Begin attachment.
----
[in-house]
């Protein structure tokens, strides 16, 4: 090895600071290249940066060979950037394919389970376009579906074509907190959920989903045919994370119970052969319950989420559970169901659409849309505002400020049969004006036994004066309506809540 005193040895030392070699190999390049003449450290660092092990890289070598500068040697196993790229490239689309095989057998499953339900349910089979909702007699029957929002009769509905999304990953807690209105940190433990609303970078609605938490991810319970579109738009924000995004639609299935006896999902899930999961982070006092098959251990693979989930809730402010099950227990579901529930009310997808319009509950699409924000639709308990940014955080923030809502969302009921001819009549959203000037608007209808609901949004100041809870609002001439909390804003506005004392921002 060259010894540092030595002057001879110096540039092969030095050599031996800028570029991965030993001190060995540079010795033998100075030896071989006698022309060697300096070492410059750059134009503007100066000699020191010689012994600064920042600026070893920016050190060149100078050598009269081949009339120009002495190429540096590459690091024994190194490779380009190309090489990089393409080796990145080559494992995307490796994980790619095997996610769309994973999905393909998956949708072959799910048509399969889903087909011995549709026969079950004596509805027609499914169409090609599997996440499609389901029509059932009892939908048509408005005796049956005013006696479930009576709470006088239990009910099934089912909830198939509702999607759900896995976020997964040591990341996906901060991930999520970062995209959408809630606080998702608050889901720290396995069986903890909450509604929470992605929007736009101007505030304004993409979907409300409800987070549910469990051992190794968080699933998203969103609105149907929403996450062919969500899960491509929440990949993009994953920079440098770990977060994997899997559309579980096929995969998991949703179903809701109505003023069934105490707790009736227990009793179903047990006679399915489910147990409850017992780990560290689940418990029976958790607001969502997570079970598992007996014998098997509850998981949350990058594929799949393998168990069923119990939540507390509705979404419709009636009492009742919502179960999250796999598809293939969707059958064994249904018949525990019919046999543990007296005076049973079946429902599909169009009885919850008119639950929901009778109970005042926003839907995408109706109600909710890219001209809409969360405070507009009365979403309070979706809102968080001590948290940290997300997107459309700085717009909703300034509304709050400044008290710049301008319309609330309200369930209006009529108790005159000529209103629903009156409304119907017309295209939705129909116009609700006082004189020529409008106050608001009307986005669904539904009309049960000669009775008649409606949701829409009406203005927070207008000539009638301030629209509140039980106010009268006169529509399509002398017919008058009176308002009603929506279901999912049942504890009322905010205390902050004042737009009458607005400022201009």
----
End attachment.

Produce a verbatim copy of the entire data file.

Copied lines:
[in-house]
């Protein structure tokens, strides 16, 4: 090895600071290249940066060979950037394919389970376009579906074509907190959920989903045919994370119970052969319950989420559970169901659409849309505002400020049969004006036994004066309506809540 005193040895030392070699190999390049003449450290660092092990890289070598500068040697196993790229490239689309095989057998499953339900349910089979909702007699029957929002009769509905999304990953807690209105940190433990609303970078609605938490991810319970579109738009924000995004639609299935006896999902899930999961982070006092098959251990693979989930809730402010099950227990579901529930009310997808319009509950699409924000639709308990940014955080923030809502969302009921001819009549959203000037608007209808609901949004100041809870609002001439909390804003506005004392921002 060259010894540092030595002057001879110096540039092969030095050599031996800028570029991965030993001190060995540079010795033998100075030896071989006698022309060697300096070492410059750059134009503007100066000699020191010689012994600064920042600026070893920016050190060149100078050598009269081949009339120009002495190429540096590459690091024994190194490779380009190309090489990089393409080796990145080559494992995307490796994980790619095997996610769309994973999905393909998956949708072959799910048509399969889903087909011995549709026969079950004596509805027609499914169409090609599997996440499609389901029509059932009892939908048509408005005796049956005013006696479930009576709470006088239990009910099934089912909830198939509702999607759900896995976020997964040591990341996906901060991930999520970062995209959408809630606080998702608050889901720290396995069986903890909450509604929470992605929007736009101007505030304004993409979907409300409800987070549910469990051992190794968080699933998203969103609105149907929403996450062919969500899960491509929440990949993009994953920079440098770990977060994997899997559309579980096929995969998991949703179903809701109505003023069934105490707790009736227990009793179903047990006679399915489910147990409850017992780990560290689940418990029976958790607001969502997570079970598992007996014998098997509850998981949350990058594929799949393998168990069923119990939540507390509705979404419709009636009492009742919502179960999250796999598809293939969707059958064994249904018949525990019919046999543990007296005076049973079946429902599909169009009885919850008119639950929901009778109970005042926003839907995408109706109600909710890219001209809409969360405070507009009365979403309070979706809102968080001590948290940290997300997107459309700085717009909703300034509304709050400044008290710049301008319309609330309200369930209006009529108790005159000529209103629903009156409304119907017309295209939705129909116009609700006082004189020529409008106050608001009307986005669904539904009309049960000669009775008649409606949701829409009406203005927070207008000539009638301030629209509140039980106010009268006169529509399509002398017919008058009176308002009603929506279901999912049942504890009322905010205390902050004042737009009458607005400022201009």